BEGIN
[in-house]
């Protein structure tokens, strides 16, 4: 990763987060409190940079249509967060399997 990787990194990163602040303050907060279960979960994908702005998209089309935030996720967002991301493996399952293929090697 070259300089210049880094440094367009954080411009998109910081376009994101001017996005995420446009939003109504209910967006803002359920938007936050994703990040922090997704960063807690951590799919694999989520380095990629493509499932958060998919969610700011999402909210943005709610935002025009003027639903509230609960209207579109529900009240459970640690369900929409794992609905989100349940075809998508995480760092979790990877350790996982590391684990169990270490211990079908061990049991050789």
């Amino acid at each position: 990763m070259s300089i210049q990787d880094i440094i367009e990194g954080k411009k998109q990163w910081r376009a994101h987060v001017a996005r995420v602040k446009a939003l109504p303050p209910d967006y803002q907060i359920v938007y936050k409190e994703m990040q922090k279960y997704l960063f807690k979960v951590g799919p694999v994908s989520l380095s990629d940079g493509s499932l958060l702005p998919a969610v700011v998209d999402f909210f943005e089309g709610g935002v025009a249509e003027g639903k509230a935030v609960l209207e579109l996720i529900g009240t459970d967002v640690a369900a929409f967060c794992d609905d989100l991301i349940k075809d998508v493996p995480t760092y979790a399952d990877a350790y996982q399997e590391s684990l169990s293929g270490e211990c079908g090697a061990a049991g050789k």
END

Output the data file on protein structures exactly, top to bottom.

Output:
[in-house]
């Protein structure tokens, strides 16, 4: 990763987060409190940079249509967060399997 990787990194990163602040303050907060279960979960994908702005998209089309935030996720967002991301493996399952293929090697 070259300089210049880094440094367009954080411009998109910081376009994101001017996005995420446009939003109504209910967006803002359920938007936050994703990040922090997704960063807690951590799919694999989520380095990629493509499932958060998919969610700011999402909210943005709610935002025009003027639903509230609960209207579109529900009240459970640690369900929409794992609905989100349940075809998508995480760092979790990877350790996982590391684990169990270490211990079908061990049991050789």
């Amino acid at each position: 990763m070259s300089i210049q990787d880094i440094i367009e990194g954080k411009k998109q990163w910081r376009a994101h987060v001017a996005r995420v602040k446009a939003l109504p303050p209910d967006y803002q907060i359920v938007y936050k409190e994703m990040q922090k279960y997704l960063f807690k979960v951590g799919p694999v994908s989520l380095s990629d940079g493509s499932l958060l702005p998919a969610v700011v998209d999402f909210f943005e089309g709610g935002v025009a249509e003027g639903k509230a935030v609960l209207e579109l996720i529900g009240t459970d967002v640690a369900a929409f967060c794992d609905d989100l991301i349940k075809d998508v493996p995480t760092y979790a399952d990877a350790y996982q399997e590391s684990l169990s293929g270490e211990c079908g090697a061990a049991g050789k």